For years I had wanted to get to the famous beaches of Tai Long Wan bay in Sai Kung, but I had thought there were only three ways in: helicopter, boat from Sai Kung at $200 per person, or by hauling myself along Stage 1 and part of Stage 2 of the Maclehose trail – an estimated 17km hike. Then someone told me there was an easier way: do Stage 2 in reverse and then you’ll hit the beaches after only 1.5 hours of a relatively easy 6km hike.
Unfortunately, the company I was keeping thought the goal of the hike was a test of endurance in the 30 degree heat, so after the easy hike to one of the Tai Long Wan beaches, Ham Tin Wan, and grabbing a hasty bowl of noodles, we trekked along for another 3.5km, climbing a 246m peak (with amazing views), to finish our hike at Sai Wan pavilion where we gladly grabbed a taxi back to Sai Kung town. Clearly I will have to go back again with people who enjoy beaches, but at least I now know how easy it is to get there.
Tip for parents: I did bump into an old friend who was there with his kids; he said he came every weekend walking them in and out from Pak Tam Au. Kids not walking yet? The path is paved and generally pushchair friendly, suitable for fit parents with toddlers or babies.
Tai Long Wan is a large bay in the Sai Kung East Country Park, and comprises of four beaches: Tung Wan, Tai Wan, Ham Tin, and Sai Wan (from north to south). The beaches are amazing and a great spot to snap some photographs. There is a surfing scene, and also the opportunity to camp on both Ham Tin and Sai Wan beaches, although you could probably camp anywhere. Sai Wan is also the location of the famous ‘secret’ rock pools – definitely worth a visit!
Distances & Times
- Pak Tam Au (148m) to Ham Tin, Tai Long Wan bay (sea level) – about 6km (approx 1.5 hours)
- Ham Tin (sea level) to Sai Wan Pavilion (143m) via Lo Tei Tun (246m) – about 3km (approx 1.5 hours)
- Highest Point – 246m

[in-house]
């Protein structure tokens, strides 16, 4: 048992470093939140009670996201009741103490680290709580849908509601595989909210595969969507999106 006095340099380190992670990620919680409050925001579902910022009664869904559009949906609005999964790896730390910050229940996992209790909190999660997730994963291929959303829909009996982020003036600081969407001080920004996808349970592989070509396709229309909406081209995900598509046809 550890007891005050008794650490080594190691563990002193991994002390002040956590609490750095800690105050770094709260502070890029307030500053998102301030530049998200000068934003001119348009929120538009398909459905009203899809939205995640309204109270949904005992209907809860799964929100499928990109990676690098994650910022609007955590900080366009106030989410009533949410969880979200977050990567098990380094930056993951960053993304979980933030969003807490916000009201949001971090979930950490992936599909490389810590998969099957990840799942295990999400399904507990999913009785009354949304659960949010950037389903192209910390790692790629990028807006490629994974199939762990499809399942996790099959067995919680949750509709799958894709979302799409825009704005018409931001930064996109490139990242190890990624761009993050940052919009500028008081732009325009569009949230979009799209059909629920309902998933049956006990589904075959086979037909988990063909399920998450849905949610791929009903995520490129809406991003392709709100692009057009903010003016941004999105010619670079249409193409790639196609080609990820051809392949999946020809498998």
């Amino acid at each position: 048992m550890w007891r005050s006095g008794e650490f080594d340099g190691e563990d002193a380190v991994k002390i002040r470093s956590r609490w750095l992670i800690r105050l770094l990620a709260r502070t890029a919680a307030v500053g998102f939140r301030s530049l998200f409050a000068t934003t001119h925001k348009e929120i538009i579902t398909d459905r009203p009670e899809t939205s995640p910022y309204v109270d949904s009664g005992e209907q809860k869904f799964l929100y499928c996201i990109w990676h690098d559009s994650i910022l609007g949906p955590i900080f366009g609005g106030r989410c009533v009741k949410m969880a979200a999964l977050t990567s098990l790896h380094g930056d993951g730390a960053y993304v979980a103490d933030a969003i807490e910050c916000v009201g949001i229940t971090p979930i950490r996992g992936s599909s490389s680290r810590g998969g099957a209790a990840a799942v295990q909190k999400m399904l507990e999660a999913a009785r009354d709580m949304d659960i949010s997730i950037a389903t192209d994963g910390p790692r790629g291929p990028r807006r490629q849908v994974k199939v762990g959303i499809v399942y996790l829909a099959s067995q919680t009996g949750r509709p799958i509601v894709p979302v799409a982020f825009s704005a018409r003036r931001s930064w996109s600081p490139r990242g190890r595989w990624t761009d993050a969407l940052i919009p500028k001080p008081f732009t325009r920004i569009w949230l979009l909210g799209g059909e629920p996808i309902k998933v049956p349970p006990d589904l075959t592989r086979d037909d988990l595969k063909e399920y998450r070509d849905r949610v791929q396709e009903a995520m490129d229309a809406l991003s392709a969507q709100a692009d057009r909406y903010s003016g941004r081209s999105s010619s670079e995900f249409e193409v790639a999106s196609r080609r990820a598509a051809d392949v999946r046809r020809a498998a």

- Total height gain – 377m (including the bits where you go down and then go up again)
Pak Tam Au is located inside the Sai Kung Country Park so is not accessible by private car unless you have a permit. You could park at Pak Tam Chung Visitor Centre, located at the park gates, but the car park gets full very early at the weekend. Public transport generally makes the most sense, picking up either KMB 94, destination Wong Shek Pier, or the No. 7 Green Mini Bus, destination Hoi Ha, from Sai Kung town. On Sundays and public holidays there is the 96R from Diamond Hill MTR, which takes about an hour. The final option is to get a green taxi from Sai Kung town or, if parking at Pak Tam Chung, from there. This costs around $100 (from memory).
The hike finishes at the village of Sai Wan Pavilion in the middle of nowhere, where you can either get a green taxi as we did, or catch the occasional 29R mini bus.
- If coming by public transport, you’ll have a good idea that you are at Pak Tam Au because a large number of your fellow passengers will also alight here. The spot is not remarkable, except that it’s at the crest of a hill, there are some public toilets, and it’s the point that the Maclehose trail crosses the Pak Tam Road. Take the concrete path heading gently downhill, indicated by a wooden sign for Maclehose Trail, Stage 2. The path on the other side of the road takes you up steps and forms the start of Stage 3 – most definitely another story.